A relatively more hazardous and yet surprisingly ubiquitous issue was the conversion of floating point numbers to integers. The ISO C standard defines conversions from floating point to integer types as follows:
\ 18.104.22.168 Real floating and integer
\ 1 When a finite value of real floating type is converted to an integer type other than _Bool,
\ the fractional part is discarded (i.e., the value is truncated toward zero). If the value of
\ the integral part cannot be represented by the integer type, the behavior is undefined. 50)
The first part of the statement does say that the fractional part is discarded but the second part is key. If the integral part cannot be represented by the integer type, the behaviour is undefined. This means that if a negative floating point number is cast to an unsigned integer, the result is undefined. The same holds when a floating point value cast to an integer type is larger than the largest value the type can accommodate; the result is undefined.
In both of these cases, the x86_64 instruction cvtsd2si happens to set the result to a value that approximates the integer value, either by truncating the bit pattern or emulating an overflow. Due to this, a cast of -2.7 to unsigned integer would give -2 on x86_64. On aarch64 though, the corresponding fcvtzu instruction (or fcvtzs for signed conversion), if the result does not fit into the range of the target, the result is simply set to zero.
This undefined behaviour is non-trivial to detect and trap and it is recommended that developers audit their code to find such cases. Using the Undefined Behaviour Sanitizer in the libsanitizer library is a useful tool as well; this can be enabled with the -fsanitize=float-cast-overflow instrumentation flag in gcc or llvm.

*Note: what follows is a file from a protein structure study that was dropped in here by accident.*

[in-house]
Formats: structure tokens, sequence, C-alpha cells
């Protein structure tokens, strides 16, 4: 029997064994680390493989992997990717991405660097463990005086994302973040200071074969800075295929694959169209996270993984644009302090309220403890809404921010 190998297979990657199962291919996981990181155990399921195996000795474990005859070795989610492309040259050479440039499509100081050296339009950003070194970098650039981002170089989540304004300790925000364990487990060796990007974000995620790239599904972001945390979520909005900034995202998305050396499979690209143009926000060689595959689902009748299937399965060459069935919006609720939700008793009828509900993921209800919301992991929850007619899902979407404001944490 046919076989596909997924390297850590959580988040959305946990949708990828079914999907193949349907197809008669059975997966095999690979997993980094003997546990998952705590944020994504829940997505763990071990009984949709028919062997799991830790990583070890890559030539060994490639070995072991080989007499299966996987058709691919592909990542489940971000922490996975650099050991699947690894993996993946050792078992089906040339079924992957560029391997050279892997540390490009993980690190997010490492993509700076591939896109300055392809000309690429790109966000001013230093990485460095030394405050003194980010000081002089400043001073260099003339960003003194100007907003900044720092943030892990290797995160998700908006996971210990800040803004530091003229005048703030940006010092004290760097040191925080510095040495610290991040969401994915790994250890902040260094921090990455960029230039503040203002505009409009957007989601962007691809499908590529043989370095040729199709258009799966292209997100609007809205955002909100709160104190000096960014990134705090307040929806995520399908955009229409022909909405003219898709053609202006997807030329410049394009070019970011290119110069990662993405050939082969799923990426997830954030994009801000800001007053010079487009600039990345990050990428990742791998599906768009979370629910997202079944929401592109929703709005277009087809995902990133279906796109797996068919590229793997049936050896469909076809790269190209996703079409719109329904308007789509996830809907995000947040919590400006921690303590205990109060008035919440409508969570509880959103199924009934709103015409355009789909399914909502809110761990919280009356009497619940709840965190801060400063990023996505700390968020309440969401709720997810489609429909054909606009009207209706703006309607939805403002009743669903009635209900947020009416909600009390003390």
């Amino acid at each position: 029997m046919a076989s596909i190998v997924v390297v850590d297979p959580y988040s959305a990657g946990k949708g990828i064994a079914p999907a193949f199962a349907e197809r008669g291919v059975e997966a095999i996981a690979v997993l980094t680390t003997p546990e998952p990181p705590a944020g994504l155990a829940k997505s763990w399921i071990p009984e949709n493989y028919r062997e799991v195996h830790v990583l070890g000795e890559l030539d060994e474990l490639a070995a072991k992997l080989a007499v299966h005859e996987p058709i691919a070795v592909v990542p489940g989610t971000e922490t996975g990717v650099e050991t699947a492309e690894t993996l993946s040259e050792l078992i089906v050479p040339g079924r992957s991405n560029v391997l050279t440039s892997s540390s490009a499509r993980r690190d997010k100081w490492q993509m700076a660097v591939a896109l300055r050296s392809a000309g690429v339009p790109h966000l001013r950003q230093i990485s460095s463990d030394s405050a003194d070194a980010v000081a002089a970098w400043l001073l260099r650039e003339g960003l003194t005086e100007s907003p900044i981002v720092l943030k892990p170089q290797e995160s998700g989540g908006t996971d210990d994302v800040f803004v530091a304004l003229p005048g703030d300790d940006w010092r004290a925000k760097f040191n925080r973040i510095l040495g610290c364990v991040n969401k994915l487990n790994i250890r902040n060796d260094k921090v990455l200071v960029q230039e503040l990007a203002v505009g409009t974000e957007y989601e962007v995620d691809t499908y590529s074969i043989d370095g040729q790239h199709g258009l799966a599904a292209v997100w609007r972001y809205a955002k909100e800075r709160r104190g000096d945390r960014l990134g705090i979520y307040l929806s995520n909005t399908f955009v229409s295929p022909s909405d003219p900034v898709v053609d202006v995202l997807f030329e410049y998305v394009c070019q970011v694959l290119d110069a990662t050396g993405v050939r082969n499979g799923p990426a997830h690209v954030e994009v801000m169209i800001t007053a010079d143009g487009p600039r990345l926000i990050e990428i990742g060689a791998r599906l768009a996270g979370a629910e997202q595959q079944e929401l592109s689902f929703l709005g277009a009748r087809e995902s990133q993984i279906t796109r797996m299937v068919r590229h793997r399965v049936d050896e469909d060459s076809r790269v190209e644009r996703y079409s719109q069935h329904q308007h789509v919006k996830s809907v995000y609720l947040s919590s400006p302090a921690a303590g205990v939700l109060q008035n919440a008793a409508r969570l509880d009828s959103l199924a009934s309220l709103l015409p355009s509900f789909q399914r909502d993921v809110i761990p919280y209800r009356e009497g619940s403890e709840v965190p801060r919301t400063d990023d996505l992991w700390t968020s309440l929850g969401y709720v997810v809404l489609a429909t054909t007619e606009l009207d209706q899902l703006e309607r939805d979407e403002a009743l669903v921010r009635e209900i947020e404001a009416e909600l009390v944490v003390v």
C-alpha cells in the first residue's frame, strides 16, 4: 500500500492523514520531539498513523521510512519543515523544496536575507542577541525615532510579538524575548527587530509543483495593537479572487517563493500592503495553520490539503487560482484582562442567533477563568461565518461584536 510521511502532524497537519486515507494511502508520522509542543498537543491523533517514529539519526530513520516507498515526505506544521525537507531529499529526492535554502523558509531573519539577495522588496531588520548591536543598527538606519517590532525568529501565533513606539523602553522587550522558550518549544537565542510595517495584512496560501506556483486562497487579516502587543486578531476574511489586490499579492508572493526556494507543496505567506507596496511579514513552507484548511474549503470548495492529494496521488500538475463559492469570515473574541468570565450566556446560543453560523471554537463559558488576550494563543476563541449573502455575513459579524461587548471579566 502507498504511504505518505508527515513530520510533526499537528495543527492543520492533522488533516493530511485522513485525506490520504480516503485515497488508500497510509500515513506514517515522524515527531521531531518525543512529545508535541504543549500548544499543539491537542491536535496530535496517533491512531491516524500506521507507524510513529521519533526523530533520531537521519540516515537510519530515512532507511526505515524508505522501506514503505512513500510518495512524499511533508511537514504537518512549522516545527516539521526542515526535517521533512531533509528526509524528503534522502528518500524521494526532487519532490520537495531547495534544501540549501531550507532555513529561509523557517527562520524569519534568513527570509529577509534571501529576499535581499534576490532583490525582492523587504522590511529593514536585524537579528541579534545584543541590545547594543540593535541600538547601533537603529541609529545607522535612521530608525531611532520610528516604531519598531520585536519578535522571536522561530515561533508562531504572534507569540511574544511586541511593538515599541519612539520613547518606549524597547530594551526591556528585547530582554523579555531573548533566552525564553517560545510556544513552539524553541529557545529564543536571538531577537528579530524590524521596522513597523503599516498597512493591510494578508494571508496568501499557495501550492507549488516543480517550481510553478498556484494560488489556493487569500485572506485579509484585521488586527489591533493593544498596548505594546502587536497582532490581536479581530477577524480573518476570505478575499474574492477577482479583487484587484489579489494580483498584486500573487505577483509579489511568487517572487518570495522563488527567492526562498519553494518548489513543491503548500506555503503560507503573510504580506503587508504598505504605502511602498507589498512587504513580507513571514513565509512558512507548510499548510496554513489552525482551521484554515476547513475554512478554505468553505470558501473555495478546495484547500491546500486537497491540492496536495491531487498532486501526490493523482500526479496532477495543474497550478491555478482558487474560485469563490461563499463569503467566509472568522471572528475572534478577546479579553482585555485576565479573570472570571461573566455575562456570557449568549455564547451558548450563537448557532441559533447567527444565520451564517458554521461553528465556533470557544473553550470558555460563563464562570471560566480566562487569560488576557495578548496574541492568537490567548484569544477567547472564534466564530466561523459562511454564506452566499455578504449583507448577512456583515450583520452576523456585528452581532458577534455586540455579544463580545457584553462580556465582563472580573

This behaviour need not turn up in plain old C/C++ either, even high level statically typed languages such as Go inherit these undefined behaviour semantics. Dynamically typed languages may do the right thing since it is their responsibility to do these conversions; python for example sets results that are consistent across aarch64 and x86_64 for corner cases.
Using Multiple Cores
The x86_64 world is dominated by CPUs with few cores, each with high clock speeds. As a result, the incentive to parallelize jobs is not that great. The situation changes greatly when one moves to Arm64 servers. In this world high core counts (32+) are common with each core having relatively low clock speeds for superior power management. Porting a typical python program to this world can breach hard coded assumptions of performance when in reality, the program is just not using all of the resources at its disposal.
One key improvement area is in builds. Builds managed using makefiles have long been capable of being parallelized and as a result builds of traditional software, such as the Linux kernel or gcc, scale quite well on Arm64 servers. The Python world however is dominated by setup.py build, which is single-threaded. Changing this would require a significant effort in getting components such as Cython to recognize dependencies so that they can build source files in parallel.
The Go ecosystem doesn’t do much better either since even if projects have Makefiles, they’re typically just wrappers for sequential go build & go test and there’s little in there to ensure that independent targets are built in parallel.
Arm64 servers are gradually making their way into data centres due to their superior power management capabilities and improved performance/watt. Ecosystems around high level languages such as Python and Go make it incredibly easy for developers to build and deploy their applications and with some work, we can make sure that these applications can make the most out of the resources they have, and in a safe manner, on Arm64 servers. We shared some gotchas to look out for in applications which ought to be useful for porting applications to aarch64. These are just some common problems we saw and we’re sure there may be more related to undefined behaviours that x86 characteristics may mask. Hopefully this serves as a starting point for developers to embark on their Arm64 server journey.